FTD was touted, especially during the mayoral administration of Rahm Emanuel, as a way of dealing with “problem” buildings that were formally vacant, unsecured, and being used for illegal activities like drug dealing and prostitution. When a revamped version of the program was launched in 2016, a joint press release from the Chicago Department of Buildings and the Chicago Police Department discussed the demolition of 228, 236, and 244 West 113th Street, three vacant homes not far from here that were situated on a block where a popular daycare operated. The core idea behind the program is that demolishing unsecured vacant buildings reduces the number of places where crimes can occur behind closed doors.

When a major act of violence occurs inside a legally vacant building, FTD is often used to immediately demolish the building in question. And sometimes, as is the case here, neighbors and members of city council can exert enough pressure that a whole series of nearby vacant buildings might be demolished at once. These photos portray 11412 South Calumet alone, but in addition to this building and the home where Mike and Quentin were killed, two others were torn down within the same one-week period. All four of the buildings had been vacant for more than a decade, working their way through city code violations and demo court cases.


It’s hard to say whether FTD has any impact on overall crime or violence in a given neighborhood. There isn’t strong evidence, in part because the program has not been thoroughly studied. But even where analyses have been conducted, they’ve largely focused on block-level effects, which can be misleading. A set of neighbors, rightfully horrified by what happened on their block, might feel a release of pressure from the demolition of one or more buildings where something similar could take place away from prying eyes.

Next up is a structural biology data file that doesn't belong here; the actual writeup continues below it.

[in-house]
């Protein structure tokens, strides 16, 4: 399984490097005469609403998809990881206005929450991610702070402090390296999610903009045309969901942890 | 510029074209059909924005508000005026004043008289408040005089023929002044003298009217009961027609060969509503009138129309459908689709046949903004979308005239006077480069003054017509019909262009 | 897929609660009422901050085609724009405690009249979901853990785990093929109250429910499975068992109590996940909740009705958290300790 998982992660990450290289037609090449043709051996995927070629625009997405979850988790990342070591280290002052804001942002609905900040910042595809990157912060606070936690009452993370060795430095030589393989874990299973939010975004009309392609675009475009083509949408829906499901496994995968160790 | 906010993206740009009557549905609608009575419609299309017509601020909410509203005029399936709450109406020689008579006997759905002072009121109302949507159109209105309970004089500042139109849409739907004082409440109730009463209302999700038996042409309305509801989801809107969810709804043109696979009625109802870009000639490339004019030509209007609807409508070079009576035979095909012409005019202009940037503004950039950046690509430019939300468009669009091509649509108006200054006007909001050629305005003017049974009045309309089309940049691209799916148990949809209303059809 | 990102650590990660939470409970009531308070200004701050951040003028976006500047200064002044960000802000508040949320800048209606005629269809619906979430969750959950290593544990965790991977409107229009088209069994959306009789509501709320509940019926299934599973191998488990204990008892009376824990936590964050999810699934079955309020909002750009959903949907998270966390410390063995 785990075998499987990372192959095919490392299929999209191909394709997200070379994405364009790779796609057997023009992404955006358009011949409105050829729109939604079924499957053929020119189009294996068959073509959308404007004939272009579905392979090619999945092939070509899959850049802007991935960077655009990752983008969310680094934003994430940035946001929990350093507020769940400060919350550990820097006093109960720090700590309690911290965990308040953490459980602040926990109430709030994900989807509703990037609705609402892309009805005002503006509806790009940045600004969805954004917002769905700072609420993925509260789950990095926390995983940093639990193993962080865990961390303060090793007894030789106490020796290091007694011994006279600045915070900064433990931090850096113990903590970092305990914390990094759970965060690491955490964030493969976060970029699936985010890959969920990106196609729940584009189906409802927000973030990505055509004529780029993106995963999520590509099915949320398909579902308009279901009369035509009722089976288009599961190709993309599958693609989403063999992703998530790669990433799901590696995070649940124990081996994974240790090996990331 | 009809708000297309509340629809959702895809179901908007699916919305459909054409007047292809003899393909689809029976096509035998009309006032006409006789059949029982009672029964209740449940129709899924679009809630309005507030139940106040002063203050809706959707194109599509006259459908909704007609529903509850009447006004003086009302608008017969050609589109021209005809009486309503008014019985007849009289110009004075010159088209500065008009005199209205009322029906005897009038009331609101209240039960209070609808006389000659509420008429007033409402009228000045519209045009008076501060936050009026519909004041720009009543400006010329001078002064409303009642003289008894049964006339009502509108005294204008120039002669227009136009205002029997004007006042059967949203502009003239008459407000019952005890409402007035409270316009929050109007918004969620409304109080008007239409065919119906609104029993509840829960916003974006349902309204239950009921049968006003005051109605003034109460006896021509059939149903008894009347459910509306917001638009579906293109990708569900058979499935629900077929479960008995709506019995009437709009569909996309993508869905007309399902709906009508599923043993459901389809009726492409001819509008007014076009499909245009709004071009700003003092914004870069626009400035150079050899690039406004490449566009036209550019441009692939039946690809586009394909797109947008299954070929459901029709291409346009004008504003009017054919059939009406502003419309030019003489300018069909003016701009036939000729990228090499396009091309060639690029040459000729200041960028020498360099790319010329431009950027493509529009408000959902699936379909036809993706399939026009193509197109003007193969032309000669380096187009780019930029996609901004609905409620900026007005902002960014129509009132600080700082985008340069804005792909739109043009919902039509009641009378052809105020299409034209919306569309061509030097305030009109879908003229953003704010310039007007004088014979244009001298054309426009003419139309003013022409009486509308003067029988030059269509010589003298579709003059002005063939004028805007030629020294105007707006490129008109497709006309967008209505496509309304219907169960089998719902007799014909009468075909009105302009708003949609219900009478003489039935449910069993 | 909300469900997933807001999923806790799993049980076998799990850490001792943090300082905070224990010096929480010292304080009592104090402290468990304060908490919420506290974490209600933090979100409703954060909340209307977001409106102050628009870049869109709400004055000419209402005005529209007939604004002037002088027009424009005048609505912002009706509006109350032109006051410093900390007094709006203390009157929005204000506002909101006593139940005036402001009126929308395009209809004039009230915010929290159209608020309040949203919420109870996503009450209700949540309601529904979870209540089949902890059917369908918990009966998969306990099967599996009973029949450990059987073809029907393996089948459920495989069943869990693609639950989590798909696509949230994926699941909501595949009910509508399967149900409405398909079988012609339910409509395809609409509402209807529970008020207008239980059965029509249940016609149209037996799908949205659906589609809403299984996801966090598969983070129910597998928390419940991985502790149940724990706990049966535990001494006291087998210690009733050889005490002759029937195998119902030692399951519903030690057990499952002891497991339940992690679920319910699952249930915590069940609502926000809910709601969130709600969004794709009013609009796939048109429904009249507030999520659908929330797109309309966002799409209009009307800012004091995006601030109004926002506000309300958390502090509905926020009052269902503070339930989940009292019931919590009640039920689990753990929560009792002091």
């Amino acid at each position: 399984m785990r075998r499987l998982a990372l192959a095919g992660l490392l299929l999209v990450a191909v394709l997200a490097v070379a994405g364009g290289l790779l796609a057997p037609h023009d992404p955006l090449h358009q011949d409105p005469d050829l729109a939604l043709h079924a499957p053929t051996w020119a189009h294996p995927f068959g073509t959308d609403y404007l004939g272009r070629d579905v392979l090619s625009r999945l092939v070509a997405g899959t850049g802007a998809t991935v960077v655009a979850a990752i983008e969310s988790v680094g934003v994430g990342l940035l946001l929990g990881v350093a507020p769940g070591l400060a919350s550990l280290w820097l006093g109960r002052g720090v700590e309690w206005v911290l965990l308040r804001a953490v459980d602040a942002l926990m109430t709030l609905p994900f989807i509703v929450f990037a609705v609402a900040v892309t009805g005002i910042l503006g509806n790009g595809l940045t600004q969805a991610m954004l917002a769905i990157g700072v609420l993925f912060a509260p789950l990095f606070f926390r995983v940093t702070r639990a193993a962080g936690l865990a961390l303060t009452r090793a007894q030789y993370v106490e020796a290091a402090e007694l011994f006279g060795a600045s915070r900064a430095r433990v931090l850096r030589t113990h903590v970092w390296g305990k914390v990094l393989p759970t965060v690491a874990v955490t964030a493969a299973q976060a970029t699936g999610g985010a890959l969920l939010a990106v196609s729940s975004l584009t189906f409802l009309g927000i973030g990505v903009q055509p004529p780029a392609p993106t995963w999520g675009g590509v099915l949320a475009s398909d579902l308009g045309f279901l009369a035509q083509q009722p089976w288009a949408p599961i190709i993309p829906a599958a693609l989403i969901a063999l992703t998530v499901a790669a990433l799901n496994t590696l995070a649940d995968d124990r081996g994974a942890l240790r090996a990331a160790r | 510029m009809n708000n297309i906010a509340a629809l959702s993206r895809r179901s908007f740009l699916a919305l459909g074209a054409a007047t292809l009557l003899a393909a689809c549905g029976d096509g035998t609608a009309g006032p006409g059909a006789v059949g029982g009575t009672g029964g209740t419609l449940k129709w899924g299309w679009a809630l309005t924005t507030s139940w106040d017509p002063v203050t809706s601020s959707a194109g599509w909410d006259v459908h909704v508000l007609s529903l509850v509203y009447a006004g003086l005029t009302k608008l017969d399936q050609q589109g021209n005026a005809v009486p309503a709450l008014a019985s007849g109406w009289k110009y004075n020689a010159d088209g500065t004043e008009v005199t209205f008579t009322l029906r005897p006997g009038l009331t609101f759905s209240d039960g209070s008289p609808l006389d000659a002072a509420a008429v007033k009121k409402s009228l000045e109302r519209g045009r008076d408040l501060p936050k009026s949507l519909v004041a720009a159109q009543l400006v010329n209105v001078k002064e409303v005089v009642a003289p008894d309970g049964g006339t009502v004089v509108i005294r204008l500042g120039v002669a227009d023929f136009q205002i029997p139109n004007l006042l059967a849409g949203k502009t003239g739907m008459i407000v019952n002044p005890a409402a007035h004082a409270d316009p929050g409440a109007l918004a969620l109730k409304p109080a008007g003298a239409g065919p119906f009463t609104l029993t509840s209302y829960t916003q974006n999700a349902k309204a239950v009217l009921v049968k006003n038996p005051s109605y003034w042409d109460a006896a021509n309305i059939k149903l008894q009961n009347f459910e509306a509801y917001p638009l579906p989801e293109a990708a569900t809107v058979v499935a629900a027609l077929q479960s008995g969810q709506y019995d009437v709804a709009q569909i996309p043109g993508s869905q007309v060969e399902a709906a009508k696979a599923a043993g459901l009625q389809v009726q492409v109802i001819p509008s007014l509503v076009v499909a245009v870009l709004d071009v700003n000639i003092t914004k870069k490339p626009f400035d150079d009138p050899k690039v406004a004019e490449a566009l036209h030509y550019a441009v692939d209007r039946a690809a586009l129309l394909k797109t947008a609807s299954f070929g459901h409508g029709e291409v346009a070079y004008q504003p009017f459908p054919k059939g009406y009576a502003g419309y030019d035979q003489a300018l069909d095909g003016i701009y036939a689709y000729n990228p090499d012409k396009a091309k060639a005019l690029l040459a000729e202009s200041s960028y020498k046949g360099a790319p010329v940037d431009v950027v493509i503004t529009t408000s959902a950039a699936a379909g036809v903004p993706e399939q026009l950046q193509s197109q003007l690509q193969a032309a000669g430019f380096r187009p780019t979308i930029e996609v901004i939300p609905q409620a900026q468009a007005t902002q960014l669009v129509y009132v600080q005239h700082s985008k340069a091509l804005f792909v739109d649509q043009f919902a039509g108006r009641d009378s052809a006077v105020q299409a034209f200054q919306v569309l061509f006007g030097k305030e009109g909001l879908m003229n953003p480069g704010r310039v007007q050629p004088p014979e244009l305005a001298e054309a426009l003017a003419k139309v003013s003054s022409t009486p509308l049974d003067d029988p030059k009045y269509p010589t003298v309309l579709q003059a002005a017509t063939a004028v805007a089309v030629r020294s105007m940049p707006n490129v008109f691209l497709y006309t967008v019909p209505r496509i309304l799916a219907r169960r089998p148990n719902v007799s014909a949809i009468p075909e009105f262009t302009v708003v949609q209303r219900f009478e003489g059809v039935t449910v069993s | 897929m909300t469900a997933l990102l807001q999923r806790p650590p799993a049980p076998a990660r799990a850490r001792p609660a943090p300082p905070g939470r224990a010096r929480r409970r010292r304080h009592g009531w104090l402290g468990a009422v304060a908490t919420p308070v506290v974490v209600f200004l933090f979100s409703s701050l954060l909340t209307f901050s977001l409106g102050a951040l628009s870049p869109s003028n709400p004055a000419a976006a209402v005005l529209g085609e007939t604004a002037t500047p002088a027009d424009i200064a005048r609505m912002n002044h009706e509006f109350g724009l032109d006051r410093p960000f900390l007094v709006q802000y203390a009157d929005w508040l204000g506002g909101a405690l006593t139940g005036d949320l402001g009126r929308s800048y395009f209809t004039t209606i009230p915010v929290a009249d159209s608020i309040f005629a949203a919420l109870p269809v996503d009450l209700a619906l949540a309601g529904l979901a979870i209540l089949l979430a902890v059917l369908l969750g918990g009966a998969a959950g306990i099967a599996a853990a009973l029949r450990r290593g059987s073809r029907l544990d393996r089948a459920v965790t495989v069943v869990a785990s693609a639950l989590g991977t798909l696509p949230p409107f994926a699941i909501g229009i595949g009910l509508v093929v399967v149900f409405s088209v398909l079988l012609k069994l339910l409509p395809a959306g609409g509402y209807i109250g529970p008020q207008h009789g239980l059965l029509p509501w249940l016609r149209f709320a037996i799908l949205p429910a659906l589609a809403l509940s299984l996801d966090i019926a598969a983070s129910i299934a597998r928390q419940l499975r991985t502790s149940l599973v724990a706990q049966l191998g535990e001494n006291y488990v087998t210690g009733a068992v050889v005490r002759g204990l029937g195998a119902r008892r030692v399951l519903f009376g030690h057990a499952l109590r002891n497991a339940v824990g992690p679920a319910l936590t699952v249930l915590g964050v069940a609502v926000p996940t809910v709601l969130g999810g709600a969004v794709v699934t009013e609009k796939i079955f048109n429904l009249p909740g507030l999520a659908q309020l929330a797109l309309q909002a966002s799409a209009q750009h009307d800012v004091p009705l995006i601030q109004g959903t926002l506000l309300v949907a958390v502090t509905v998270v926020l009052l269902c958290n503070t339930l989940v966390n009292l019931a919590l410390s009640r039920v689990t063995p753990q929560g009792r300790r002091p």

But there are thousands of vacant homes in Chicago, and hundreds in the broader neighborhood surrounding the 11400 block of Calumet. Tearing down a subset of them (or hell, all of them) doesn’t solve the underlying factors that lead to violence in the first place - family poverty, lack of community social supports, easy access to guns... violence might be less likely to take place on this particular block when a vacant house is razed, but that doesn’t mean razing the house is an effective violence reduction tool when you zoom out.

At the time I captured photos of 11412 South Calumet, a memorial was present for Mike and Quentin across the street, next to the empty lot where the home they were murdered in had stood until the week before. Those two boys deserved better. The long abandonment of the home they were killed in, and many others nearby, was a symptom of the same deep disinvestment that often produces violent outcomes like this one. Resource abundance and resource starvation both exist in spades in Chicago, and more of our friends and neighbors and family members would still be with us if the resources of our city weren’t so deeply stratified. FTD and programs like it may be well intended, but the physical decay they act upon pales in comparison to the enormity of the precarity that underlies the sort of violence they seek to address.